The week after the story hit the media, CCS Disability Action wrote a column in the NZ Herald that labelled the topic of sexuality as it pertains to the disabled “a complex issue”. Due to my employment with them, I couldn’t exactly go public with how infuriated I was at some of the things Joy Gunn wrote in that column, and I congratulated her on social media.

The story had drawn so much criticism, and many people in CCS Disability Action were uncomfortable. An insider has informed me that the whole reason why TV3 got the tip of my work was because of a partnership between CCS Disability Action and a company called Ideas Shop.

Apparently, the story had put sexuality for the disabled into a somewhat negative light, but I was just glad that the light had been shone on it at all, because it was about time.

Joy Gunn left the organisation just a couple of months later.

One of the things I was disappointed in was when Gunn said that the organisation didn’t support my idea that the Government should fund “his need”. It was never about my needs at all, I was simply sharing the experience of how I had lost my virginity, I wasn’t asking the government to pitch in financially towards my own sex life.

Secondly, Gunn never once discussed the lack of access to money that many disabled people in New Zealand have. Yes, some disabled people work, and others are on the Supported Living Payment, but particularly in that second example, many aren’t able to save any money, let alone save enough to hire a sex worker.

In the months following that saga, CCS Disability Action released their first Sexuality, Gender Identity, and Intimate Relationships policy.

It’s my hope that CCS Disability Action and other leading organisations really do begin to start more robust discussion around this area. Advocating on sex and disability is indeed a very complex task, but it’s not an impossible one. Government funding sex workers for those with disabilities isn’t the ideal scenario, but it’s an option for some disabled people in very unique situations. Perhaps more research into such unique situations needs to occur.

Sex & Disability: The Public Morality

The issue of the taxpayer subsidising sex for people with disabilities in New Zealand isn’t about the cost, it’s the morality that society has toward the entire notion.

As has been reported previously, people with disabilities in Holland can claim the cost of sexual services as a medical expense. Recently, the Green Party in Germany pitched the idea of a similar scheme, where both the disabled and the elderly would have the costs of seeing an escort or accessing therapeutic sexual services covered by the government.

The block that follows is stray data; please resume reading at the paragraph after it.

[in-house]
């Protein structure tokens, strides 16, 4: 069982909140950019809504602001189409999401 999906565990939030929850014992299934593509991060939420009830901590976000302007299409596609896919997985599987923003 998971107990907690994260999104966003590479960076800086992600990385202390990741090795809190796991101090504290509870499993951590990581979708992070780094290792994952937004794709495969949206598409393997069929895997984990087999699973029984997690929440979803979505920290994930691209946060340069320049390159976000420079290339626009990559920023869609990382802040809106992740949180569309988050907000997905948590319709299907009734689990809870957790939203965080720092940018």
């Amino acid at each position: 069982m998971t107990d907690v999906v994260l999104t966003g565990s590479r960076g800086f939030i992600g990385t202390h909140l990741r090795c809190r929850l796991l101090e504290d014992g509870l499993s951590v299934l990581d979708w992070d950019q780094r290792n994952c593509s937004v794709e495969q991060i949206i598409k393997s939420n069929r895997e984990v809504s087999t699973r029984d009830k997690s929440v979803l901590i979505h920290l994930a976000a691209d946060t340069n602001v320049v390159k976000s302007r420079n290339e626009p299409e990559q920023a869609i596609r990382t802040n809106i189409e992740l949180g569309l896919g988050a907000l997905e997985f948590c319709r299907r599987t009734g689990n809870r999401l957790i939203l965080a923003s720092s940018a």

The criteria for the idea in Germany isn’t exactly robust; it simply states that an escort subsidy would improve the lives of the disabled and elderly, with the end goal of them moving on to a much healthier life.

In 2010, an investigation uncovered a similar program running under the table in England. It caused massive debate among local taxpayers, but several advocates have said that the consideration for taxpayer funded sex services for the disabled is plausible.

But in New Zealand, no such avenue is available, under the table or otherwise. The conversation is tough and the outcome is anything but plausible. The public, the government, and service providers just won’t have it.

It is hard to argue the benefits of sex, especially for people with physical conditions. The issue is, most governments and citizens don’t understand the needs, and this is in direct relation to a misunderstanding and stigma surrounding disability in general.

According to the UN Convention of the Rights of Persons with Disabilities; people are entitled to the same range, quality, and standard of free or affordable healthcare and programmes as provided to other persons, including the area of sexual and reproductive health.

This is just another example of how New Zealand, and many other countries, aren’t living up to one of their core, binding documents. Millions of dollars is spent on rehabilitation services; for people with both physical and intellectual conditions, and yet the benefits of sexual expression during rehabilitation continue to be ignored.

In a column recently released on theconversation.com; readers were reminded that the discussions about sex and sexuality for disabled people have previously been ignored. The column argued that this is because the focus is always on human rights and discrimination in the workplace. Recently in New Zealand there has been a lot of focus on education after the government announced reforms that will directly impact disabled New Zealanders rights to a fair education.